Fisher added that the van drivers typically volunteer every month, but they have their own commitments, too, and that’s why more volunteers are needed for the Quincy-to-Reno route.

Currently, six drivers rotate duty Tuesdays and Thursdays to transport vets to medical appointments at the Reno VA Sierra Nevada Health Care System at 975 Kirman Ave. and Taylor Street off Kietzke Lane.

By 7 a.m. sharp — that’s 0-7-hundred, soldier — riders meet the van and leave the Quincy parking lot at the courthouse annex complex near Feather River College.

Greenville and Quincy riders need to arrange their own transportation to the Quincy departure site.

East of town, as long as they don’t delay the shuttle en route to Reno, the van is permitted to make a few scheduled stops to pick up passengers in Graeagle, Portola or Sierra Valley.

Each driver signs up for one or two days a month, depending on his or her availability.

Best of all, the Quincy-area volunteers are enjoying the use of a brand new, six-seater 2019 Ford Flex SUV donated July 2 to the Plumas County VSO by the Disabled American Veterans, a national organization.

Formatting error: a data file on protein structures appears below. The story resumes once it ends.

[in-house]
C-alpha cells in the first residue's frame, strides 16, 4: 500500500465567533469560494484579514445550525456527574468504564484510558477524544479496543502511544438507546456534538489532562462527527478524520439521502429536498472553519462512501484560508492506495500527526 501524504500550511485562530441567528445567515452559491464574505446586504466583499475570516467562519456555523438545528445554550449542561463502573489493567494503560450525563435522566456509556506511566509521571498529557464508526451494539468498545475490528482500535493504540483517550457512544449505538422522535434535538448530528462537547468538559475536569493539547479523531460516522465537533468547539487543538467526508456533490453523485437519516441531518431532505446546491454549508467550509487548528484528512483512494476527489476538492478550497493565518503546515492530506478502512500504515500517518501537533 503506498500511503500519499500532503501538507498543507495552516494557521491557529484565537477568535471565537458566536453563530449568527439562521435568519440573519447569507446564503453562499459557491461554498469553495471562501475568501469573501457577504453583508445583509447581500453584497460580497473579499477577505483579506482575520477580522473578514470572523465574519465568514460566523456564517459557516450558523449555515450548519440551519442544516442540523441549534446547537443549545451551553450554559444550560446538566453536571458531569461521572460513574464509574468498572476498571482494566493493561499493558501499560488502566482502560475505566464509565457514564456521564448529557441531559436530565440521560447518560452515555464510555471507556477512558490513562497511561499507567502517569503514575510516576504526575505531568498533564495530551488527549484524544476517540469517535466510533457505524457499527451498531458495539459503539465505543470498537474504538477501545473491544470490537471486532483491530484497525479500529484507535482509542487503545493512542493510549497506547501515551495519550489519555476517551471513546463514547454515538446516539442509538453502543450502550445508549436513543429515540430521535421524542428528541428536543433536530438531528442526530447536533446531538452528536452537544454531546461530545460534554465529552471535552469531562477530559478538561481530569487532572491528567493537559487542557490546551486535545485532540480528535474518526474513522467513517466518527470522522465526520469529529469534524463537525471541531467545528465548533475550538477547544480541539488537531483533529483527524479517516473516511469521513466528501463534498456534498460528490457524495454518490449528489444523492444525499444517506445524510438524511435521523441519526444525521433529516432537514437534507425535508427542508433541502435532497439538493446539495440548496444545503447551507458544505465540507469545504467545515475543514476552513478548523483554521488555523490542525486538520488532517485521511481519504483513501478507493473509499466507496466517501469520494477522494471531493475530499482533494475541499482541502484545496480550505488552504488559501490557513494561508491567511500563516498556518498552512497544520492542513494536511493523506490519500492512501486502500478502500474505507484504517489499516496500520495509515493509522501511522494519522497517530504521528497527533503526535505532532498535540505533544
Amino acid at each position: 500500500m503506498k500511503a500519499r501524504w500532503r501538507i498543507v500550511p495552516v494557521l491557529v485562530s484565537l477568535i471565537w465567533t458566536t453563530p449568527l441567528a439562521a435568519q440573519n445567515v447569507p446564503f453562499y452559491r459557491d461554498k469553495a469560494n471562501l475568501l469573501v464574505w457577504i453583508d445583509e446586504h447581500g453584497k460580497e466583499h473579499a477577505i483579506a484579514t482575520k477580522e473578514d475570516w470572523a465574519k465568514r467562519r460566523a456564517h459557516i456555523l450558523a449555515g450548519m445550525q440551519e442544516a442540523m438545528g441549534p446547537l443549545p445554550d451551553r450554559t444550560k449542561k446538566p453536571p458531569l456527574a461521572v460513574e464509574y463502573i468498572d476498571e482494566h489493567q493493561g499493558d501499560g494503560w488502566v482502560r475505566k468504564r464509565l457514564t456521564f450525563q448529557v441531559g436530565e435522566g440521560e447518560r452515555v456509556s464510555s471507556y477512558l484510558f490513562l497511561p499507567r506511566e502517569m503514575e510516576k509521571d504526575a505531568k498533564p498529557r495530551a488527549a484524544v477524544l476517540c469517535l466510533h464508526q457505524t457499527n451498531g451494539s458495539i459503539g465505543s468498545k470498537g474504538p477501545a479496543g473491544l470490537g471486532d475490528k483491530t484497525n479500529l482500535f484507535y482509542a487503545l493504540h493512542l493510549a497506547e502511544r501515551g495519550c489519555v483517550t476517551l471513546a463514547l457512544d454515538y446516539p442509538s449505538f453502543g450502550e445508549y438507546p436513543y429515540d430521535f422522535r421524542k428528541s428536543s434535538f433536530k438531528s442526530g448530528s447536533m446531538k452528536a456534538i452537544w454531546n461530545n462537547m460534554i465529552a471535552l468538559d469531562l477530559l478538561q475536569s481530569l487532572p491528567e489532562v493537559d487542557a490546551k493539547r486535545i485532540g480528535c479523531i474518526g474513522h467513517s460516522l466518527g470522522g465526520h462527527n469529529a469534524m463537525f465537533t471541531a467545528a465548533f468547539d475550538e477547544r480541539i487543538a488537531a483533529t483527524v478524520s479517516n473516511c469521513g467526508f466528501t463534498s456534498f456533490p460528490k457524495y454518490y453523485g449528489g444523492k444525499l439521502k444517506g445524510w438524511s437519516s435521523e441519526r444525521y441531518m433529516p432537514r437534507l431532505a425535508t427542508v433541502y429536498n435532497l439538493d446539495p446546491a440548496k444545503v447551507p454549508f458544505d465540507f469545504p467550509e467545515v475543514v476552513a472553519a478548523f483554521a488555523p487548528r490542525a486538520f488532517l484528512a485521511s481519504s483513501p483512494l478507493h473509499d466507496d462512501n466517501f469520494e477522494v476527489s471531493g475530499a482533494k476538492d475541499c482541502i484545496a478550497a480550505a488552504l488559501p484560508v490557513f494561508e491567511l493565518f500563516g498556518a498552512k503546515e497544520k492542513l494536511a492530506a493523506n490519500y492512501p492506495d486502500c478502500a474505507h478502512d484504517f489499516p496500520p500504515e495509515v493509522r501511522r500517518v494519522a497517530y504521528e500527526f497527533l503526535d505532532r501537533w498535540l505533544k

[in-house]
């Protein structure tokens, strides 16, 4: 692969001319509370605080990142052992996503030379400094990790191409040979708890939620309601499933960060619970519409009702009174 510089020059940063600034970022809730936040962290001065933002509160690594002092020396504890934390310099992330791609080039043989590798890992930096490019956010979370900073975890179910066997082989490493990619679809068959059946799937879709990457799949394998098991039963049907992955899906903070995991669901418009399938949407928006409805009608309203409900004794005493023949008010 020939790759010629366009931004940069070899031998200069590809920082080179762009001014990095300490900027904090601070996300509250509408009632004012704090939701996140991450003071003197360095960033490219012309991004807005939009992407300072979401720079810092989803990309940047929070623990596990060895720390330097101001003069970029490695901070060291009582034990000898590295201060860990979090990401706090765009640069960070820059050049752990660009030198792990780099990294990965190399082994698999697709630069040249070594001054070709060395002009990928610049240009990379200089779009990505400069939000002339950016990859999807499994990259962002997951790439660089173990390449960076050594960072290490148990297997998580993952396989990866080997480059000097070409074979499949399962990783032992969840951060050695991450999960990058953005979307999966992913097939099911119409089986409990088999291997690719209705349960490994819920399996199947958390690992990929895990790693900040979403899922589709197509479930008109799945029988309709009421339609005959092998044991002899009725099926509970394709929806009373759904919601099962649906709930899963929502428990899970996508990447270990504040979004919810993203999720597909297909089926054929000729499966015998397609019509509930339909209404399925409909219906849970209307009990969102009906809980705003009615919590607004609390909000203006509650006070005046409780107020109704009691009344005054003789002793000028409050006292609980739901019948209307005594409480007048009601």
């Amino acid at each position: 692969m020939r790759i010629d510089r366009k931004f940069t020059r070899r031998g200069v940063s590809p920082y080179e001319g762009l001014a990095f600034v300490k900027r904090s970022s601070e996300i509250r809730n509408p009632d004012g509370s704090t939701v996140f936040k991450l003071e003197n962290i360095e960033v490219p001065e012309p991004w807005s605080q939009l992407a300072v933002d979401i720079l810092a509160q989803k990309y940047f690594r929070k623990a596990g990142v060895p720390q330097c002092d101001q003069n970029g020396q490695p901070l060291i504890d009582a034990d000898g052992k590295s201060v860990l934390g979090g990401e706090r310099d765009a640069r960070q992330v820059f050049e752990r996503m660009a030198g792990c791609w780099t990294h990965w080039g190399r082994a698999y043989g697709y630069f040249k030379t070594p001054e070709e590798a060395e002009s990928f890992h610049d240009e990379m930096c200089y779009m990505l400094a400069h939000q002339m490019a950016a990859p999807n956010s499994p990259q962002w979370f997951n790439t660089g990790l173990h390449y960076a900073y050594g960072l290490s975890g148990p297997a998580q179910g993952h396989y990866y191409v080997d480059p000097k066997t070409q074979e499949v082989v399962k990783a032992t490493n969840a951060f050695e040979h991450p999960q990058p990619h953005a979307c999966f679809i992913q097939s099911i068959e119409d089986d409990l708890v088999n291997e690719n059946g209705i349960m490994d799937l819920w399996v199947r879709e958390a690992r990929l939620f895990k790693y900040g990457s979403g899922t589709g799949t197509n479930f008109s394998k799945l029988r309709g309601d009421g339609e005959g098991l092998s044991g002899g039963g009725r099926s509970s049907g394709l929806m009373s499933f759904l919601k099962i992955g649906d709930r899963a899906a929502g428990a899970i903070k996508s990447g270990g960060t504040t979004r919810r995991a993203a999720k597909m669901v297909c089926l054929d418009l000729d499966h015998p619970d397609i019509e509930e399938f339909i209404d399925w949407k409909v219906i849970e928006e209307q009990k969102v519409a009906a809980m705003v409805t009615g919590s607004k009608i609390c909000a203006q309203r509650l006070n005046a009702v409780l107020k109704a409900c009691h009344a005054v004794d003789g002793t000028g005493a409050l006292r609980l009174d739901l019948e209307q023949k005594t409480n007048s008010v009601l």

Spending the day at the VA

Drivers need to be available for the whole day because their passengers’ medical appointments can range from early morning through mid-afternoon and arrival time back to Quincy may fall anywhere from 3 to 5 p.m.

Once all of the passengers are shuttled to the medical center or nearby VA clinics, drivers can take it easy waiting for the riders to gather back for the return trip home.

Each driver receives a voucher for a complimentary lunch in the hospital café and there’s plenty of time to read a book, socialize, attend your own medical appointments if you have any, or even catch a nap in the volunteer-drivers’ sleeping room.

Almanor, Chester and Westwood

Almanor, Chester and Westwood vets who need transportation to the Reno VA medical center will want to contact U.S. Air Force Vet Aubrey Hawkins who coordinates the VA van services for their communities.